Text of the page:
a person or thing that acts, happens, or exists in such a way that some specific thing happens as a result; the producer of an effect:
You have been the cause of much anxiety. What was the cause of the accident?
the reason or motive for some human action:
The good news was a cause for rejoicing.
good or sufficient reason:
to complain without cause; to be dismissed for cause.
a ground of legal action; the matter over which a person goes to law.
a case for judicial decision.
any subject of discussion or debate.
a principle, ideal, goal, or movement to which a person or group is dedicated:
the Socialist cause; the human rights cause.
the welfare of a person or group, seen as a subject of concern:
support for the cause of the American Indian.
the end or purpose for which a thing is done or produced.
Aristotelianism. any of the four things necessary for the movement or the coming into being of a thing, namely a material (material cause) something to act upon it (efficient cause) a form taken by the movement or development (formal cause) and a goal or purpose (final cause)
verb (used with object), caused, causing.
to be the cause of; bring about.
make common cause, to unite in a joint effort; work together for the same end:
They made common cause with neighboring countries and succeeded in reducing tariffs.
a person, thing, event, state, or action that produces an effect
grounds for action; motive; justification: she had good cause to shout like that
the ideals, etc, of a group or movement: the Communist cause
the welfare or interests of a person or group in a dispute: they fought for the miners’ cause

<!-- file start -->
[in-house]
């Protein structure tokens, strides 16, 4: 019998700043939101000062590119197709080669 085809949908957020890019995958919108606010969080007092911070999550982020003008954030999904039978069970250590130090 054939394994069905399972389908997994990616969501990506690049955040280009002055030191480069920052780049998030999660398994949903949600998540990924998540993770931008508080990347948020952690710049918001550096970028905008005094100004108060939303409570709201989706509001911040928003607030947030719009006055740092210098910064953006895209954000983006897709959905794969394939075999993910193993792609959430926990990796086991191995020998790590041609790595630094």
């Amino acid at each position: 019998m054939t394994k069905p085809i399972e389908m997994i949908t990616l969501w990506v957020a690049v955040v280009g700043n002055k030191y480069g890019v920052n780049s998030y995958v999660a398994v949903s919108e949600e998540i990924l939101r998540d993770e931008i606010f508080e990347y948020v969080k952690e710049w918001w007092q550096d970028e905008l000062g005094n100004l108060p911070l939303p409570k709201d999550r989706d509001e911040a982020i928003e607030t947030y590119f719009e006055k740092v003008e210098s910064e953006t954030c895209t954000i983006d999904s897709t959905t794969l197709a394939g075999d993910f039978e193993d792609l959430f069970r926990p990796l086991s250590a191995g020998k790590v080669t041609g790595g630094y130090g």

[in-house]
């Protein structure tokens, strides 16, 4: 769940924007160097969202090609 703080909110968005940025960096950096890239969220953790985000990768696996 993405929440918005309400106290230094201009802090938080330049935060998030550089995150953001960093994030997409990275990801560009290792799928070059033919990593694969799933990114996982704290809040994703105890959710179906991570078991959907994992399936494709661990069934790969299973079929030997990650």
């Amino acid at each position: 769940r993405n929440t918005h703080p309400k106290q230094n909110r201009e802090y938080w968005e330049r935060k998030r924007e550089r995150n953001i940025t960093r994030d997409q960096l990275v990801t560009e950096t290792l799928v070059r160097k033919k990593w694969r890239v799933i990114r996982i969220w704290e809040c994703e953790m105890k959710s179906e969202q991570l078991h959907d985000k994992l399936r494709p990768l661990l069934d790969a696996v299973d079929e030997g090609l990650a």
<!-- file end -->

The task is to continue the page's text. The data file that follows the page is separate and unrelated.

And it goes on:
a matter of widespread concern or importance: the cause of public health
a ground for legal action; matter giving rise to a lawsuit
the lawsuit itself
(in the philosophy of Aristotle) any of four requirements for a thing’s coming to be, namely material (material cause), its nature (formal cause), an agent (efficient cause), and a purpose (final cause)
make common cause with, to join with (a person, group, etc) for a common objective
(transitive) to be the cause of; bring about; precipitate; be the reason for
noun 1. the act or practice of censoring. 2. the office or power of a censor. 3. the time during which a censor holds office. 4. the inhibiting and distorting activity of the Freudian censor. self-censorship noun 1. the regulation of a group’s actions and statements by its own members rather than an external agency […]
[self-sen-terd] /ˈsɛlfˈsɛn tərd/ adjective 1. concerned solely or chiefly with one’s own interests, welfare, etc.; engrossed in self; selfish; egotistical. 2. independent, self-sufficient. 3. centered in oneself or itself. 4. Archaic. fixed; unchanging.
[self-sen-terd] /ˈsɛlfˈsɛn tərd/ adjective 1. concerned solely or chiefly with one’s own interests, welfare, etc.; engrossed in self; selfish; egotistical. 2. independent, self-sufficient. 3. centered in oneself or itself. 4. Archaic. fixed; unchanging. self-centred adjective 1. totally preoccupied with one’s own concerns
noun 1. (in Britain) a formal assertion by a worker to his employer that absence from work for up to seven days was due to sickness. From 1982 this replaced a doctor’s certificate for the purposes of paying sickness benefit See also sick note